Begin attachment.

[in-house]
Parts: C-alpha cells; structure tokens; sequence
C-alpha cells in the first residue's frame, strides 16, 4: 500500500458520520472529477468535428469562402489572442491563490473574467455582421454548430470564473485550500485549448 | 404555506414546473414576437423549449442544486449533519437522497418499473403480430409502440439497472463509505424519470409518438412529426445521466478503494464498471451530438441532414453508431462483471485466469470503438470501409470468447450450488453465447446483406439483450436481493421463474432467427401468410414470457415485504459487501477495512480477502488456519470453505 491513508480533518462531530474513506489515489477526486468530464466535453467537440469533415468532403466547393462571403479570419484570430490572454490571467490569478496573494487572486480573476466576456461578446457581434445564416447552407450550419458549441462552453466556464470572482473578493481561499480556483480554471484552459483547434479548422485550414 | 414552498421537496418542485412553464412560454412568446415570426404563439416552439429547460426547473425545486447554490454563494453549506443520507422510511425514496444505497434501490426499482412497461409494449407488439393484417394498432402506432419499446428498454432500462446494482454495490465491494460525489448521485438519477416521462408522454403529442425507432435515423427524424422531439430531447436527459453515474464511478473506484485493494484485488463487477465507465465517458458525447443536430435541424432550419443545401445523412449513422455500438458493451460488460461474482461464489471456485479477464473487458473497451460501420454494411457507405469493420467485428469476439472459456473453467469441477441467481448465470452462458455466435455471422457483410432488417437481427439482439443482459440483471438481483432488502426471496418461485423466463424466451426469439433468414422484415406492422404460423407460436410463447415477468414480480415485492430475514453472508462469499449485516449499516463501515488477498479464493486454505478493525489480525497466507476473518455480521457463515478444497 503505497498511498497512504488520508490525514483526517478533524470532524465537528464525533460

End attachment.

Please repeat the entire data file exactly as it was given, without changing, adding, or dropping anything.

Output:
[in-house]
Parts: C-alpha cells; structure tokens; sequence
C-alpha cells in the first residue's frame, strides 16, 4: 500500500458520520472529477468535428469562402489572442491563490473574467455582421454548430470564473485550500485549448 | 404555506414546473414576437423549449442544486449533519437522497418499473403480430409502440439497472463509505424519470409518438412529426445521466478503494464498471451530438441532414453508431462483471485466469470503438470501409470468447450450488453465447446483406439483450436481493421463474432467427401468410414470457415485504459487501477495512480477502488456519470453505 491513508480533518462531530474513506489515489477526486468530464466535453467537440469533415468532403466547393462571403479570419484570430490572454490571467490569478496573494487572486480573476466576456461578446457581434445564416447552407450550419458549441462552453466556464470572482473578493481561499480556483480554471484552459483547434479548422485550414 | 414552498421537496418542485412553464412560454412568446415570426404563439416552439429547460426547473425545486447554490454563494453549506443520507422510511425514496444505497434501490426499482412497461409494449407488439393484417394498432402506432419499446428498454432500462446494482454495490465491494460525489448521485438519477416521462408522454403529442425507432435515423427524424422531439430531447436527459453515474464511478473506484485493494484485488463487477465507465465517458458525447443536430435541424432550419443545401445523412449513422455500438458493451460488460461474482461464489471456485479477464473487458473497451460501420454494411457507405469493420467485428469476439472459456473453467469441477441467481448465470452462458455466435455471422457483410432488417437481427439482439443482459440483471438481483432488502426471496418461485423466463424466451426469439433468414422484415406492422404460423407460436410463447415477468414480480415485492430475514453472508462469499449485516449499516463501515488477498479464493486454505478493525489480525497466507476473518455480521457463515478444497 503505497498511498497512504488520508490525514483526517478533524470532524465537528464525533460